UNSANE Review – "Crazy For Loving You"

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UNSANE Review

Shot on an iPhone, is it standard-issue woman-in-peril suspenser, or more?

by Staci Layne Wilson @StaciWilson

Unsane reviewWho doesn’t love a good old-fashioned trapped-in-an-insane asylum flick? Olivia de Havilland launched the genre with The Snake Pit (1948) and Joan Crawford elevated it in the exploitation era with Strait-Jacket (1964). Our fascination with the loony lockdown continued with One Flew Over the Cuckoo’s Nest (1974), Girl, Interrupted (1999), and Shutter Island (2010) to name only a few.

These stories play on an innate distrust of mental hospitals which began way back in the Middle Ages with London’s infamously cruel Bethlem Psychiatric Hospital (aka, Bedlam)—not to mention a general fear of being locked up with dangerous denizens capable of who knows what!

That’s the premise of Steven Soderbergh’s zesty new lo-fi thriller Unsane, which features Claire Foy (The Crown) as Sawyer Valentini, an unstable corporate professional who is committed to lock-down in a mental health facility following an admission about having thoughts of suicide, due to the extreme stress caused by an unending effort to stay ahead of her relentless stalker. If, indeed there even is a stalker.

Unfortunately, the mystery isn’t played out long enough—we soon find out that the deranged romeo, David (Joshua Leonard of The Blair Witch Project) has finagled his way onto the nursing staff—and Unsane becomes a standard-issue woman-in-peril suspenser.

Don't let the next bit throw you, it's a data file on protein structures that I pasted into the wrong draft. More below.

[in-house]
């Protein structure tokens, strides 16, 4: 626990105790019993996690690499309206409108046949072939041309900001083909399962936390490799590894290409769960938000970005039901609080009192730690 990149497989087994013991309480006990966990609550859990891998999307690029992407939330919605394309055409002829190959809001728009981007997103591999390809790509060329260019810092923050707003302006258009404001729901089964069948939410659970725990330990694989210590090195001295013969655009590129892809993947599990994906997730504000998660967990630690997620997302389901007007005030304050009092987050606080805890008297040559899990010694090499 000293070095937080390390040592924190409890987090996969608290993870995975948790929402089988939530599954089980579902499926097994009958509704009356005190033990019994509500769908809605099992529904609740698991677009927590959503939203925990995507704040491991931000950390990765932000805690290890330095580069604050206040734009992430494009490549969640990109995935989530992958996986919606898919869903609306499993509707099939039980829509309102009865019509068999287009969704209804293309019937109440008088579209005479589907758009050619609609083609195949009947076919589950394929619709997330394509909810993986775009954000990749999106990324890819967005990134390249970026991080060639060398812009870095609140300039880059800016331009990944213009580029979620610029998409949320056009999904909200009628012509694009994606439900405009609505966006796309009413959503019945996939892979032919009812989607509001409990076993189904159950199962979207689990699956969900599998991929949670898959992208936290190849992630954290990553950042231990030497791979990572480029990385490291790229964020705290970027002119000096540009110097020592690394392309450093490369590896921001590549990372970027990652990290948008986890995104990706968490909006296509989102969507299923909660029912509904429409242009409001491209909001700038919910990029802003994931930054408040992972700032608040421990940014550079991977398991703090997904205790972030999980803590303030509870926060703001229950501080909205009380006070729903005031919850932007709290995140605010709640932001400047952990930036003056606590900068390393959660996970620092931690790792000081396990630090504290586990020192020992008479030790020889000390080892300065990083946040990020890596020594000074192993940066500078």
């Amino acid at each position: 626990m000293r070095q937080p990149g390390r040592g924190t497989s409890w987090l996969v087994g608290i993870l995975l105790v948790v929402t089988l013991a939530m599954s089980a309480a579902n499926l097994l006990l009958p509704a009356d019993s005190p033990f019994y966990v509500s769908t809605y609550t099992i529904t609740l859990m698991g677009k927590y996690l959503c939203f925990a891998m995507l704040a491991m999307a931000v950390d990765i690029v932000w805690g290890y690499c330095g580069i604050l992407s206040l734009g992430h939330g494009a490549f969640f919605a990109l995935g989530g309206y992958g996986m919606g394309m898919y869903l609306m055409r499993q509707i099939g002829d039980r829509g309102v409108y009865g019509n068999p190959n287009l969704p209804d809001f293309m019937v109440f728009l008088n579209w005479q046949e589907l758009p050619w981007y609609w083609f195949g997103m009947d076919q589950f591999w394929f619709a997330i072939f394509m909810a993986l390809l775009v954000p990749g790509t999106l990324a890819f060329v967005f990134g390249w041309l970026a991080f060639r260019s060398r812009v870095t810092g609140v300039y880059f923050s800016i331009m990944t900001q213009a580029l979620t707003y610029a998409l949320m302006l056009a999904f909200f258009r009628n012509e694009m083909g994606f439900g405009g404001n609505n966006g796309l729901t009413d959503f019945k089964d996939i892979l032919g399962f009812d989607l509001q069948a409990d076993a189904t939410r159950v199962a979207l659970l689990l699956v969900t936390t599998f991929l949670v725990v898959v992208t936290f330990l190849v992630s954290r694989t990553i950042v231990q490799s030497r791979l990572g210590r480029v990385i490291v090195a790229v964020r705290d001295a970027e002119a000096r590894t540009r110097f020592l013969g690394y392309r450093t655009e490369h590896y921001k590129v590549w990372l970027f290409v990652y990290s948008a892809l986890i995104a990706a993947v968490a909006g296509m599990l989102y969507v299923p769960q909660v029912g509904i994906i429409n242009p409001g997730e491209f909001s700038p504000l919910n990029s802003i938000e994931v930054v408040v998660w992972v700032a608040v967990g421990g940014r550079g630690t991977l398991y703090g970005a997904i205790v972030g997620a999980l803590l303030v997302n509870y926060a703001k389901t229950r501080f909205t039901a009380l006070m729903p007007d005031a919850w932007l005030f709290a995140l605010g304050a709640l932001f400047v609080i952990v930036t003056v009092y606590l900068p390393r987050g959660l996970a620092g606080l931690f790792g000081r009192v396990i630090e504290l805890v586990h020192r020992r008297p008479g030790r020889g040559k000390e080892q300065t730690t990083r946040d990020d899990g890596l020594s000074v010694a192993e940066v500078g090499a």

That’s OK, but the screenplay could have been a lot better (let’s put it this way: the writing team’s past credits include Larry the Cable Guy and they haven’t done much since then). The political undercurrent decrying the state of our healthcare system is relevant, but about as subtle as a sledgehammer. Everything is just too pat.

Fortunately, the actors elevate the story and dialogue to greater heights. Foy is brittle excellence as Sawyer, giving her a believable feral quality. Amy Irving plays her widowed mom,  and Juno Temple plays a fellow inmate.

Soderbergh (using his usual cameraman pseudonym, Peter Andrews) shot the entire movie on an iPhone, giving it an appropriately voyeuristic cinéma vérité look and feel. There’s an aesthetic fit to his early digital dip-ins, Bubble (2005) and The Girlfriend Experience (2009). The quirky, offbeat and unsettling score by Thomas Newman (Spectre) is absolutely perfect.

Overall, I liked it. Unsane is not quite unsettling enough to get under the skin nor is it pulpy enough to elicit so-bad-it’s-good glee, but it’s a fast-paced and well-acted thriller that is worth watching when it hits VOD.

UNSANE Review by Staci Layne Wilson

Rated R

1h 38m

Get times and tickets on Fandango.com.

UNSANE Review — Shot on an iPhone, is it standard-issue woman-in-peril suspenser, or more?

by Staci Layne Wilson @StaciWilson

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Staci Layne Wilson

Staci Layne Wilson

Staci Layne Wilson is an accomplished writer / director / producer / film critic and the author the bestseller So L.A. - A Hollywood Memoir. Find her on StaciLayneWilson.com

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